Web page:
Long before Dr. Fingal Flahertie O'Reilly made most readers' acquaintance in Patrick Taylor's bestselling novel An Irish Country Doctor, he appeared in a series of humorous columns originally published in Stitches: The Journal of Medical Humour.
These warm and wryly amusing vignettes provide an early glimpse at the redoubtable Dr. O'Reilly as he tends to the colourful and eccentric residents of Ballybucklebo, a cozy Ulster village nestled in the bygone years of the early sixties.
Those seminal columns have been collected in The Wily O'Reilly: Irish Country Stories. In this convenient volume, Patrick Taylor's legions of devoted fans can savor the enchanting origins of the Irish Country series . . . and newcomers to Ballybucklebo can meet O'Reilly for the very first time.
An ex-Navy boxing champion, classical scholar, crypto-philanthropist, widower, and hard-working general practitioner, Fingal Flahertie O'Reilly is crafty and cantankerous in these charming slices of rural Irish life. Whether he's educating a naive man of the cloth in the facts of life, dealing with chronic hypochondriacs and malingerers, clashing with pigheaded colleagues, or raising a pint in the neighborhood pub, the wily O'Reilly knows a doctor's work is never done, even if some of his "cures" can't be found in any medical text!
About the Author
Patrick Taylor, M.D., is the author of the Irish Country books, including An Irish Country Doctor, An Irish Country Village, An Irish Country Christmas, An Irish Country Girl, and An Irish Country Courtship. Taylor was born and raised in Bangor, County Down, in Northern Ireland. After qualifying as a specialist in 1969, he worked in Canada for thirty-one years. He now lives on Saltspring Island, British Columbia.
Read an Excerpt
The Lazarus Manoeuvre
How the young Doctor O’Reilly earned the respect of his community
We were sitting in the upstairs lounge of Doctor O’Reilly’s house at the end of the day. Himself was tucking contentedly into his second large whiskey. “So,” he demanded, “how do you like it?”
Being a little uncertain whether he was asking about the spectacular view through the bay window to Belfast Lough, the small sherry I was sipping, or the general status of the universe, I countered with an erudite, “What?”
He fished in the external auditory canal of one thickened, pugilist’s ear with the tip of his right little finger and echoed my sentiments: “What?”
I thought this conversation could become mildly repetitive and decided to broaden the horizons. “How do I like what, Doctor O’Reilly?”
He extracted his digit and examined the end with all the concentration and knitting of brows of a gorilla evaluating a choice morsel. “Practice here, you idiot. How do you like it?”
My lights went on. “Fine,” I said, as convincingly as possible. “Just fine.”
My reply seemed to satisfy him. He grinned, grunted, hauled his twenty stone erect, wandered over to the sideboard, and returned carrying the sherry decanter. He topped up my glass. “A bird can’t fly on one wing,” he remarked.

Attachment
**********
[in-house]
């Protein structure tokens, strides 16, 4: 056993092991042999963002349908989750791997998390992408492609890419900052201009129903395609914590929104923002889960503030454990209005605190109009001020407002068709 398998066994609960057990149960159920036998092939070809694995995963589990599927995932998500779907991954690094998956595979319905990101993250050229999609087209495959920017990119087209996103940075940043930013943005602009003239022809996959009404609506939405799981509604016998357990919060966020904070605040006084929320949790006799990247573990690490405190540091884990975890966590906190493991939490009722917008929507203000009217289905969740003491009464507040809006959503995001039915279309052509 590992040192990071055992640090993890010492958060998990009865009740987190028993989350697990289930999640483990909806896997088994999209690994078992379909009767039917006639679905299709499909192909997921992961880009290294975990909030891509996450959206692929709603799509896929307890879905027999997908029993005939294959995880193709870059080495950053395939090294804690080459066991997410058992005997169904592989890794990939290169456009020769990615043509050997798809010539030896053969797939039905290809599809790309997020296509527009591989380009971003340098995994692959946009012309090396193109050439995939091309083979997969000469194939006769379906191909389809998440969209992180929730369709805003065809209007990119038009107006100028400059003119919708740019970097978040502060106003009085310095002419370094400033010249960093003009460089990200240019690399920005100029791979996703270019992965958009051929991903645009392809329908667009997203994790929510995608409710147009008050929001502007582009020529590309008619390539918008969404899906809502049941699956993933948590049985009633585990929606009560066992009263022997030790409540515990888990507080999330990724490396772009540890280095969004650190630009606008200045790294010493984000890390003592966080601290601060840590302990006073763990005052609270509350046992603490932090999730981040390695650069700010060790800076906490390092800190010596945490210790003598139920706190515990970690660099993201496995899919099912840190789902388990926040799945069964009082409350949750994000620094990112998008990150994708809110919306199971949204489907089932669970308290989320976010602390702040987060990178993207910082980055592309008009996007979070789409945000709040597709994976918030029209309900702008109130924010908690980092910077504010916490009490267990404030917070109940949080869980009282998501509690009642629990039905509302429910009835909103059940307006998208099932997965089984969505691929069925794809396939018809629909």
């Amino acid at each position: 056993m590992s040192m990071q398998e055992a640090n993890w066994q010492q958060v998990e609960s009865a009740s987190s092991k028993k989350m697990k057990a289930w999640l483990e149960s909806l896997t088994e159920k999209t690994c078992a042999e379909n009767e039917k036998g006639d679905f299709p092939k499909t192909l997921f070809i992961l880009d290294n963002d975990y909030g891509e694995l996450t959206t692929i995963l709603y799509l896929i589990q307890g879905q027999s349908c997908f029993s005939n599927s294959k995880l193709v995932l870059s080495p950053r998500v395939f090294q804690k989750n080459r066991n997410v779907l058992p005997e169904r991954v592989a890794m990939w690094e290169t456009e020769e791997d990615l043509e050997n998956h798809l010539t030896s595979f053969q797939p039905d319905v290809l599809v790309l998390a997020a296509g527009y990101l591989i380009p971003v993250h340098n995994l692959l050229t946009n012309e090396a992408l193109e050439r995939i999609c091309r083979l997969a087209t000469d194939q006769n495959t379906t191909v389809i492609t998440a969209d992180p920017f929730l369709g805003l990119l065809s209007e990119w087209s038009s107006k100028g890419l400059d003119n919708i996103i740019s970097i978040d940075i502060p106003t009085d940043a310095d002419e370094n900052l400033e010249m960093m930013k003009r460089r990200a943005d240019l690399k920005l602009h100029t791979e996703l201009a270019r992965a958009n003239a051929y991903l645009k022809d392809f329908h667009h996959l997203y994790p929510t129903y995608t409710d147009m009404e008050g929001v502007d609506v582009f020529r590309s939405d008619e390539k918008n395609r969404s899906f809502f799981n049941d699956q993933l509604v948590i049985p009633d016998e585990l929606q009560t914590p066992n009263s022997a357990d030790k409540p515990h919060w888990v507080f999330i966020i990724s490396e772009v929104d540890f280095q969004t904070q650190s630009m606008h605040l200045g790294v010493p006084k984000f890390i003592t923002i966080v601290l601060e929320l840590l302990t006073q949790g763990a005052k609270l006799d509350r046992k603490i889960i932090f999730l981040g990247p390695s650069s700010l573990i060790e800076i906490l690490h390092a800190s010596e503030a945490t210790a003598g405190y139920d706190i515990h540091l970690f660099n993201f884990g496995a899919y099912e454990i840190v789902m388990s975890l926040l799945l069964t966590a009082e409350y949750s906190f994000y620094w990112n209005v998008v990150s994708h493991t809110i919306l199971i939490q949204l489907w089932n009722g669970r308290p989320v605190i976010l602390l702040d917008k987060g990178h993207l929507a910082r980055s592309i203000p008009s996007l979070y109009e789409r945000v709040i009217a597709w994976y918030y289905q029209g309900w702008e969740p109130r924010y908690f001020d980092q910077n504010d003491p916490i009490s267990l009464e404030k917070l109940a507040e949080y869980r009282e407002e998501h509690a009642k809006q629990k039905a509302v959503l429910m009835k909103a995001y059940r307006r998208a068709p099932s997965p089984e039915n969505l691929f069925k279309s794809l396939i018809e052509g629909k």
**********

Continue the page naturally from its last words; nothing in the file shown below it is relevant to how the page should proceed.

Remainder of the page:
I refrained from observing that if he kept putting away the whiskey at his usual rate he’d soon be giving a pretty fair imitation of a mono-winged albatross in a high gale, accepted my fresh drink, and waited.
He returned the decanter, ambled to the window, and took in the scenery with one all-encompassing wave of his arm. “I’d not want to live anywhere else,” he said. “Mind you, it was touch and go at the start.”
He was losing me again. “What was, Doctor O’Reilly?”
“Fingal, my boy. Fingal. For Oscar.” He gave me one of his most avuncular smiles.
I couldn’t for the life of me see him having been named for a small, gilded statuette given annually to movie stars. “Oscar, er, Fingal?” I asked.
He shook his head. “No. Not Oscar Fingal. Wilde.”
He did this to me. Every time I thought I was following him he’d change tack, leaving me in a state of confusion bordering on that usually felt by people recovering from an overdose of chloroform. “Oscar Fingal Wilde, Fingal?”
I should have stuck with “Doctor O’Reilly.” I could tell by the way the tip of his bent nose was beginning to whiten that he was becoming exasperated. He shook his head. “Oscar … Fingal … O’Flahertie … Wills … Wilde.”
I stifled the urge to remark that if you put an air to it you could sing it.
He must have seen my look of bewilderment. The ischaemia left his nose. “I was named for him. For Oscar Wilde.”
The scales fell from my eyes. “I see.”
“Good. Now where was I?”
“You said, ‘It was touch and go at the start.’”
“Oh yes. Getting the practice going. Touch and go.” He sat again in the big comfortable armchair, picked up his glass of whiskey, and looked at me over the brim. “Did I ever tell you how I got started?”
“No,” I said, settling back in my own chair, preparing myself for another of his reminiscences, for another meander down the byways of O’Reilly’s life.
“I came here in the early ’40s. Took over from Doctor Finnegan.”
I hoped fervently that we weren’t about to embark on the genealogy of James Joyce, and was relieved to hear O’Reilly continue, “He was a funny old bird.”
Never, I thought, but kept the thought to myself.
O’Reilly was warming up now. “Just before he left, Finnegan warned me about a local condition of cold groin abscesses. He didn’t understand them.” O’Reilly took a mouthful of Irish, savoured it, and swallowed. “He explained to me that when he lanced them he either got wind or shit, but the patient invariably died.” O’Reilly chuckled.
I was horrified. My mentor’s predecessor had been incising inguinal hernias.